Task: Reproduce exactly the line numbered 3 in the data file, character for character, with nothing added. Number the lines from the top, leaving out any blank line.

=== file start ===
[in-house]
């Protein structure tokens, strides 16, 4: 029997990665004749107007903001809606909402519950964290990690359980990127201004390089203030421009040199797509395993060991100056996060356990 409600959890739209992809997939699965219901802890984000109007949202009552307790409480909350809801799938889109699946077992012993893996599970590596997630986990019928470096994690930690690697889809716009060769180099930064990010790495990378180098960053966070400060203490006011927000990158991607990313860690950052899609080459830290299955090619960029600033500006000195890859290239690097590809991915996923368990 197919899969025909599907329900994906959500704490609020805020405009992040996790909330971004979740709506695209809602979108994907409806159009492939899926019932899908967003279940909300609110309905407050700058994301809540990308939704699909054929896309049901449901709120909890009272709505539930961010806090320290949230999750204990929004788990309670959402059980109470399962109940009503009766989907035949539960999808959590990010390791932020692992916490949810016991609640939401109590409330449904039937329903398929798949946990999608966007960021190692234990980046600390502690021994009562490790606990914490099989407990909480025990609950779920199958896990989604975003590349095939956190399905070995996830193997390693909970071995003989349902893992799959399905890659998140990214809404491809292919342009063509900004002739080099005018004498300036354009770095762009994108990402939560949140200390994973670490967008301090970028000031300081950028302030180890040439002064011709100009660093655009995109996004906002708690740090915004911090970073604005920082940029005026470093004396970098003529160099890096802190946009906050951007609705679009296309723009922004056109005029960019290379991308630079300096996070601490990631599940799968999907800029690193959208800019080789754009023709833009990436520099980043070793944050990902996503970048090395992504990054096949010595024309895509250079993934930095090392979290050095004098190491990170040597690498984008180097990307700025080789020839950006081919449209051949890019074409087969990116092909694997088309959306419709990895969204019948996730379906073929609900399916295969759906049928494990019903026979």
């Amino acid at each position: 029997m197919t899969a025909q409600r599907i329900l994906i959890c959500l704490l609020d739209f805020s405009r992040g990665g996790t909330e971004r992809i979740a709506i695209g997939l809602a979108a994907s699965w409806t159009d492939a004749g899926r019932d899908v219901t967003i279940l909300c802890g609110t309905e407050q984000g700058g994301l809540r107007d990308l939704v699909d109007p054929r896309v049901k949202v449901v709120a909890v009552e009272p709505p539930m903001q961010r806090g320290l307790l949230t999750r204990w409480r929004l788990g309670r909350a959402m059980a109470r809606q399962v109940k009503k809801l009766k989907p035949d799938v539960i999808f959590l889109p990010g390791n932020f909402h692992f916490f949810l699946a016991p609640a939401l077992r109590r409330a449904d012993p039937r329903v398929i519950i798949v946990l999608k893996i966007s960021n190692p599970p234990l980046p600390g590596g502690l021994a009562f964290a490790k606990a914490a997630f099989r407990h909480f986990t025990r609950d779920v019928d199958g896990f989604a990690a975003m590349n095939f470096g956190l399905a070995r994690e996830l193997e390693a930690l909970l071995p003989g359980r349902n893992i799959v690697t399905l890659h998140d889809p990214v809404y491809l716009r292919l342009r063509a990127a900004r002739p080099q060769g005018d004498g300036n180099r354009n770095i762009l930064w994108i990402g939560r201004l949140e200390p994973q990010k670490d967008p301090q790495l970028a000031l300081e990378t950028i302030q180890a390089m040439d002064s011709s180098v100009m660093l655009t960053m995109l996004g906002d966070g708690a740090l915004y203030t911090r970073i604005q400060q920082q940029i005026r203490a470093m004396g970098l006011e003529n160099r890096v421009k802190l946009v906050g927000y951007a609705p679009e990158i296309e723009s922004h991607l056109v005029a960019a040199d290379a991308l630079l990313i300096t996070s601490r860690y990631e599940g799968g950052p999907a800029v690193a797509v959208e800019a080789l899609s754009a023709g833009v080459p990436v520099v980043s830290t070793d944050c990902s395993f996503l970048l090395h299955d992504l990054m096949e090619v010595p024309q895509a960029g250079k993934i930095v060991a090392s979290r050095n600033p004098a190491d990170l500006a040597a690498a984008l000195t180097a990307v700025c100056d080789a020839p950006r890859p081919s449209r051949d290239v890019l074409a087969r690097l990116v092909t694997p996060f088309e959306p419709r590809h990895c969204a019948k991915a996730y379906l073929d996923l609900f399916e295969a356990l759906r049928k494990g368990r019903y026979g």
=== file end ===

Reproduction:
């Amino acid at each position: 029997m197919t899969a025909q409600r599907i329900l994906i959890c959500l704490l609020d739209f805020s405009r992040g990665g996790t909330e971004r992809i979740a709506i695209g997939l809602a979108a994907s699965w409806t159009d492939a004749g899926r019932d899908v219901t967003i279940l909300c802890g609110t309905e407050q984000g700058g994301l809540r107007d990308l939704v699909d109007p054929r896309v049901k949202v449901v709120a909890v009552e009272p709505p539930m903001q961010r806090g320290l307790l949230t999750r204990w409480r929004l788990g309670r909350a959402m059980a109470r809606q399962v109940k009503k809801l009766k989907p035949d799938v539960i999808f959590l889109p990010g390791n932020f909402h692992f916490f949810l699946a016991p609640a939401l077992r109590r409330a449904d012993p039937r329903v398929i519950i798949v946990l999608k893996i966007s960021n190692p599970p234990l980046p600390g590596g502690l021994a009562f964290a490790k606990a914490a997630f099989r407990h909480f986990t025990r609950d779920v019928d199958g896990f989604a990690a975003m590349n095939f470096g956190l399905a070995r994690e996830l193997e390693a930690l909970l071995p003989g359980r349902n893992i799959v690697t399905l890659h998140d889809p990214v809404y491809l716009r292919l342009r063509a990127a900004r002739p080099q060769g005018d004498g300036n180099r354009n770095i762009l930064w994108i990402g939560r201004l949140e200390p994973q990010k670490d967008p301090q790495l970028a000031l300081e990378t950028i302030q180890a390089m040439d002064s011709s180098v100009m660093l655009t960053m995109l996004g906002d966070g708690a740090l915004y203030t911090r970073i604005q400060q920082q940029i005026r203490a470093m004396g970098l006011e003529n160099r890096v421009k802190l946009v906050g927000y951007a609705p679009e990158i296309e723009s922004h991607l056109v005029a960019a040199d290379a991308l630079l990313i300096t996070s601490r860690y990631e599940g799968g950052p999907a800029v690193a797509v959208e800019a080789l899609s754009a023709g833009v080459p990436v520099v980043s830290t070793d944050c990902s395993f996503l970048l090395h299955d992504l990054m096949e090619v010595p024309q895509a960029g250079k993934i930095v060991a090392s979290r050095n600033p004098a190491d990170l500006a040597a690498a984008l000195t180097a990307v700025c100056d080789a020839p950006r890859p081919s449209r051949d290239v890019l074409a087969r690097l990116v092909t694997p996060f088309e959306p419709r590809h990895c969204a019948k991915a996730y379906l073929d996923l609900f399916e295969a356990l759906r049928k494990g368990r019903y026979g």